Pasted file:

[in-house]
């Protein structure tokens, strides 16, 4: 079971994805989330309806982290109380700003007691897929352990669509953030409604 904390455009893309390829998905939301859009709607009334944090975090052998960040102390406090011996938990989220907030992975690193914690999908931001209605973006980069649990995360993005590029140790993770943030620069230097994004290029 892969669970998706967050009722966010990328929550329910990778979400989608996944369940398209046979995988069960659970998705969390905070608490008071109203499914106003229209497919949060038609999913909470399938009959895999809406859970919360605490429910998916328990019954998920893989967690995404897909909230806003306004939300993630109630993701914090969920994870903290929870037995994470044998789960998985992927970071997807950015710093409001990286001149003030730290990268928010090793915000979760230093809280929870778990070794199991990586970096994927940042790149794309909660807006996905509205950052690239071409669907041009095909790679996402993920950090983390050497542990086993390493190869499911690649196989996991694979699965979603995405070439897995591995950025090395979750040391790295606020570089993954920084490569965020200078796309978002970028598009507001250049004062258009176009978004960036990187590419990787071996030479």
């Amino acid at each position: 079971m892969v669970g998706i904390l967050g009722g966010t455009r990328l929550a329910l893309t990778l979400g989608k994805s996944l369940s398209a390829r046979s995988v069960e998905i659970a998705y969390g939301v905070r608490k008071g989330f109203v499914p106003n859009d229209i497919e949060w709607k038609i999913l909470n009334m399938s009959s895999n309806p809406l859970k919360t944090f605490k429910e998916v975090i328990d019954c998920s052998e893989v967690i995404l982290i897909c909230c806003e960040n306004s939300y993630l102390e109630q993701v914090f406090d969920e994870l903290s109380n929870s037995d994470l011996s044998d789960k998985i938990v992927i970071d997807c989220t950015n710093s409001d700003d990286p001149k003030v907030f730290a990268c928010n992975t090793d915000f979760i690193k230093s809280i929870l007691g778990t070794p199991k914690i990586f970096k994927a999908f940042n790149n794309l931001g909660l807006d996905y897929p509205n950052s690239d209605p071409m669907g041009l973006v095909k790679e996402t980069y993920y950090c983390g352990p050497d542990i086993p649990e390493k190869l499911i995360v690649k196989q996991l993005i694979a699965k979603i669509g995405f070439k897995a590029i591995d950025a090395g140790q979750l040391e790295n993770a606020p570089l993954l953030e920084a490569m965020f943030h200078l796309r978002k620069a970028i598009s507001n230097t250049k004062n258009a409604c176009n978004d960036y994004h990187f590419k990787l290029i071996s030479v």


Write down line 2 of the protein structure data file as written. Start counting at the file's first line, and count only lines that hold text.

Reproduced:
């Protein structure tokens, strides 16, 4: 079971994805989330309806982290109380700003007691897929352990669509953030409604 904390455009893309390829998905939301859009709607009334944090975090052998960040102390406090011996938990989220907030992975690193914690999908931001209605973006980069649990995360993005590029140790993770943030620069230097994004290029 892969669970998706967050009722966010990328929550329910990778979400989608996944369940398209046979995988069960659970998705969390905070608490008071109203499914106003229209497919949060038609999913909470399938009959895999809406859970919360605490429910998916328990019954998920893989967690995404897909909230806003306004939300993630109630993701914090969920994870903290929870037995994470044998789960998985992927970071997807950015710093409001990286001149003030730290990268928010090793915000979760230093809280929870778990070794199991990586970096994927940042790149794309909660807006996905509205950052690239071409669907041009095909790679996402993920950090983390050497542990086993390493190869499911690649196989996991694979699965979603995405070439897995591995950025090395979750040391790295606020570089993954920084490569965020200078796309978002970028598009507001250049004062258009176009978004960036990187590419990787071996030479």